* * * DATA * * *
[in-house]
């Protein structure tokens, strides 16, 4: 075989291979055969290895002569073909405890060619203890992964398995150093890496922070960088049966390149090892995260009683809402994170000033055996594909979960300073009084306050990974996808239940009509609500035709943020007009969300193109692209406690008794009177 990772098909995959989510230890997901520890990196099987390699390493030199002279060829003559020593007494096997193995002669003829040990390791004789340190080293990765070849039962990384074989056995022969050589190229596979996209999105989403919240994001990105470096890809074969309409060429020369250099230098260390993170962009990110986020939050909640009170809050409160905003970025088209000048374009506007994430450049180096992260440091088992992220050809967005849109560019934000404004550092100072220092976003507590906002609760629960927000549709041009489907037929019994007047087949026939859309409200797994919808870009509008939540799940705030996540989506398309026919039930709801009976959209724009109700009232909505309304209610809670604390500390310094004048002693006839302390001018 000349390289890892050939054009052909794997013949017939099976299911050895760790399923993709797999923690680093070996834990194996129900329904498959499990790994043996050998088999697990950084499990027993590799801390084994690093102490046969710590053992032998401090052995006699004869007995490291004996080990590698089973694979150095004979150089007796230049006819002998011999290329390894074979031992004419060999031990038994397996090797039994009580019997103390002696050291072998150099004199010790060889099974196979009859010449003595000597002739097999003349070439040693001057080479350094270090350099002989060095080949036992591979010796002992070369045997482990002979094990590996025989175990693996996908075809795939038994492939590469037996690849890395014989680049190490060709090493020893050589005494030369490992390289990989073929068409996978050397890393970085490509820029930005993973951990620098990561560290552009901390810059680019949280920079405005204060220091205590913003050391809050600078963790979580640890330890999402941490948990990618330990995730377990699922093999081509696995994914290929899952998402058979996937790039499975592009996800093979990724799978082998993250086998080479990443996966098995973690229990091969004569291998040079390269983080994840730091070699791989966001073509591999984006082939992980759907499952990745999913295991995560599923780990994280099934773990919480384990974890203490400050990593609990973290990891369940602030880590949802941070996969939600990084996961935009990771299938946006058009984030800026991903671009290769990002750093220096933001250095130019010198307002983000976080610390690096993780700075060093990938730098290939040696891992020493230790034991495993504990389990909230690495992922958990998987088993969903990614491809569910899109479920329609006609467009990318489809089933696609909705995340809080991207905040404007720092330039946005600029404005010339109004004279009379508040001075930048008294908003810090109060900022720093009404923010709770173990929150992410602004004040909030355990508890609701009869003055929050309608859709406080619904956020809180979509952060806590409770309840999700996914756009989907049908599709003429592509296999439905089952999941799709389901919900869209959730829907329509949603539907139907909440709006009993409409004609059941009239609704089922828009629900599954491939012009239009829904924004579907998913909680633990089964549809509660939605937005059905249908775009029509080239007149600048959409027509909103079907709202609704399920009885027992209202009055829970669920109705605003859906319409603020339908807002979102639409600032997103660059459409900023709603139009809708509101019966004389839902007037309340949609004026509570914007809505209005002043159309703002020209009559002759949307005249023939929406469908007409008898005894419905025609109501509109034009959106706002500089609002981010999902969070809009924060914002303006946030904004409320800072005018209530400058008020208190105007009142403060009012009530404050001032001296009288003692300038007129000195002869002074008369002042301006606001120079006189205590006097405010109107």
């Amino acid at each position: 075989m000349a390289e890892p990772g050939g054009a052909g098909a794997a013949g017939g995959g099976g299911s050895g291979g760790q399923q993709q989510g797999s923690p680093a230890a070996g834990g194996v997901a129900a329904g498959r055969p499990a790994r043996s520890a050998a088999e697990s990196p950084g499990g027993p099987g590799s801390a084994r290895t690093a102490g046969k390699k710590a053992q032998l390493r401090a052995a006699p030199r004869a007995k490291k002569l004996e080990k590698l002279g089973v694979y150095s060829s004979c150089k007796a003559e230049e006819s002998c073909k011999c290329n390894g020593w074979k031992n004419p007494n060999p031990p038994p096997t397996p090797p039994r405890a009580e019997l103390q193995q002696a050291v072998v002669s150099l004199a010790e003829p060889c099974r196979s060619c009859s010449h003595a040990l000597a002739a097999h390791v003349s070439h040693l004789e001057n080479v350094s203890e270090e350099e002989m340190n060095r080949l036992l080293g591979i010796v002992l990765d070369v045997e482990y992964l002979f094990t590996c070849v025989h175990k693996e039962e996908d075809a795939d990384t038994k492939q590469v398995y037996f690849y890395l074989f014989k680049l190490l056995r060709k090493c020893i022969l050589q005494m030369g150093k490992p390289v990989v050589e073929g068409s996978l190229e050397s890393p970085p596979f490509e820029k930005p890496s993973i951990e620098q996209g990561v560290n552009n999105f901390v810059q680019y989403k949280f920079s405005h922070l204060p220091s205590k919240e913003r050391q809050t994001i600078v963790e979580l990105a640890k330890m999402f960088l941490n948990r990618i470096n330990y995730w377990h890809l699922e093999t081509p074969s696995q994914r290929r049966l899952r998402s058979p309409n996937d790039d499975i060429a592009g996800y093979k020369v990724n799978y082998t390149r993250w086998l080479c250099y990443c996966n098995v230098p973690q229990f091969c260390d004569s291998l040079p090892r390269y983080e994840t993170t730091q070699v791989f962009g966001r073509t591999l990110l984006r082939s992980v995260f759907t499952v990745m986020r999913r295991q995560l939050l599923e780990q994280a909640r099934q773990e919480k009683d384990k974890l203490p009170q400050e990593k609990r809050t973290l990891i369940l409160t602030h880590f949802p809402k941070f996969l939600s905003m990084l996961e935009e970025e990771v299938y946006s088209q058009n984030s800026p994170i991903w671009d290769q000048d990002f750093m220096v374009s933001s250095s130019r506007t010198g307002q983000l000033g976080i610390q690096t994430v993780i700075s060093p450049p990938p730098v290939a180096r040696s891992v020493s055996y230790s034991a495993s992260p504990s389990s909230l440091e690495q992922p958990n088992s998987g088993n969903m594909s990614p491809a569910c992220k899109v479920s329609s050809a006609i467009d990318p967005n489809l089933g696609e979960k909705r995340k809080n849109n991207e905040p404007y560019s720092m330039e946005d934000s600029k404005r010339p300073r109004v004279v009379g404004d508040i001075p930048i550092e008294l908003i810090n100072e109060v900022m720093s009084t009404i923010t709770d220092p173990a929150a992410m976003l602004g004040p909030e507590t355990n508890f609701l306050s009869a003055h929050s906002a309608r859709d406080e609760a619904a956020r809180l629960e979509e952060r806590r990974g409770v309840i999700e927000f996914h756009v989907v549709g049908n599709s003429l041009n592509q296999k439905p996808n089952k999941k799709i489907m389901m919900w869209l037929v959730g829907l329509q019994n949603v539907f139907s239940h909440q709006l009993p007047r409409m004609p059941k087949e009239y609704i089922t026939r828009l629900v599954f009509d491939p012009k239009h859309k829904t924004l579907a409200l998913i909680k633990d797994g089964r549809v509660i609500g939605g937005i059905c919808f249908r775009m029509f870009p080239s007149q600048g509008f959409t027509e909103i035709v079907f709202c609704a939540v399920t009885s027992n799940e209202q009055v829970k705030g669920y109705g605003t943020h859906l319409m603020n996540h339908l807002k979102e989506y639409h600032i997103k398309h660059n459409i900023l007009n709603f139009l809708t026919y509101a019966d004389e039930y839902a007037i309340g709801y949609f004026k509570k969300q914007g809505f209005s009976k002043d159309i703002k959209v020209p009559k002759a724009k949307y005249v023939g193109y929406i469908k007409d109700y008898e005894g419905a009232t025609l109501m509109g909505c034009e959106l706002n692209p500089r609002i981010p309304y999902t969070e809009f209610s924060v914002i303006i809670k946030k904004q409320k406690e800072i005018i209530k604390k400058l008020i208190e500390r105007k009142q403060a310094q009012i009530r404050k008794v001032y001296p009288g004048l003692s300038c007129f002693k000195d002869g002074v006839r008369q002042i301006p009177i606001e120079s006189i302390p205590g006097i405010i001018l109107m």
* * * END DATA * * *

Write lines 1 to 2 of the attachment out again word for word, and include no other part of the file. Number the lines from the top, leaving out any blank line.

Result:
[in-house]
């Protein structure tokens, strides 16, 4: 075989291979055969290895002569073909405890060619203890992964398995150093890496922070960088049966390149090892995260009683809402994170000033055996594909979960300073009084306050990974996808239940009509609500035709943020007009969300193109692209406690008794009177 990772098909995959989510230890997901520890990196099987390699390493030199002279060829003559020593007494096997193995002669003829040990390791004789340190080293990765070849039962990384074989056995022969050589190229596979996209999105989403919240994001990105470096890809074969309409060429020369250099230098260390993170962009990110986020939050909640009170809050409160905003970025088209000048374009506007994430450049180096992260440091088992992220050809967005849109560019934000404004550092100072220092976003507590906002609760629960927000549709041009489907037929019994007047087949026939859309409200797994919808870009509008939540799940705030996540989506398309026919039930709801009976959209724009109700009232909505309304209610809670604390500390310094004048002693006839302390001018 000349390289890892050939054009052909794997013949017939099976299911050895760790399923993709797999923690680093070996834990194996129900329904498959499990790994043996050998088999697990950084499990027993590799801390084994690093102490046969710590053992032998401090052995006699004869007995490291004996080990590698089973694979150095004979150089007796230049006819002998011999290329390894074979031992004419060999031990038994397996090797039994009580019997103390002696050291072998150099004199010790060889099974196979009859010449003595000597002739097999003349070439040693001057080479350094270090350099002989060095080949036992591979010796002992070369045997482990002979094990590996025989175990693996996908075809795939038994492939590469037996690849890395014989680049190490060709090493020893050589005494030369490992390289990989073929068409996978050397890393970085490509820029930005993973951990620098990561560290552009901390810059680019949280920079405005204060220091205590913003050391809050600078963790979580640890330890999402941490948990990618330990995730377990699922093999081509696995994914290929899952998402058979996937790039499975592009996800093979990724799978082998993250086998080479990443996966098995973690229990091969004569291998040079390269983080994840730091070699791989966001073509591999984006082939992980759907499952990745999913295991995560599923780990994280099934773990919480384990974890203490400050990593609990973290990891369940602030880590949802941070996969939600990084996961935009990771299938946006058009984030800026991903671009290769990002750093220096933001250095130019010198307002983000976080610390690096993780700075060093990938730098290939040696891992020493230790034991495993504990389990909230690495992922958990998987088993969903990614491809569910899109479920329609006609467009990318489809089933696609909705995340809080991207905040404007720092330039946005600029404005010339109004004279009379508040001075930048008294908003810090109060900022720093009404923010709770173990929150992410602004004040909030355990508890609701009869003055929050309608859709406080619904956020809180979509952060806590409770309840999700996914756009989907049908599709003429592509296999439905089952999941799709389901919900869209959730829907329509949603539907139907909440709006009993409409004609059941009239609704089922828009629900599954491939012009239009829904924004579907998913909680633990089964549809509660939605937005059905249908775009029509080239007149600048959409027509909103079907709202609704399920009885027992209202009055829970669920109705605003859906319409603020339908807002979102639409600032997103660059459409900023709603139009809708509101019966004389839902007037309340949609004026509570914007809505209005002043159309703002020209009559002759949307005249023939929406469908007409008898005894419905025609109501509109034009959106706002500089609002981010999902969070809009924060914002303006946030904004409320800072005018209530400058008020208190105007009142403060009012009530404050001032001296009288003692300038007129000195002869002074008369002042301006606001120079006189205590006097405010109107």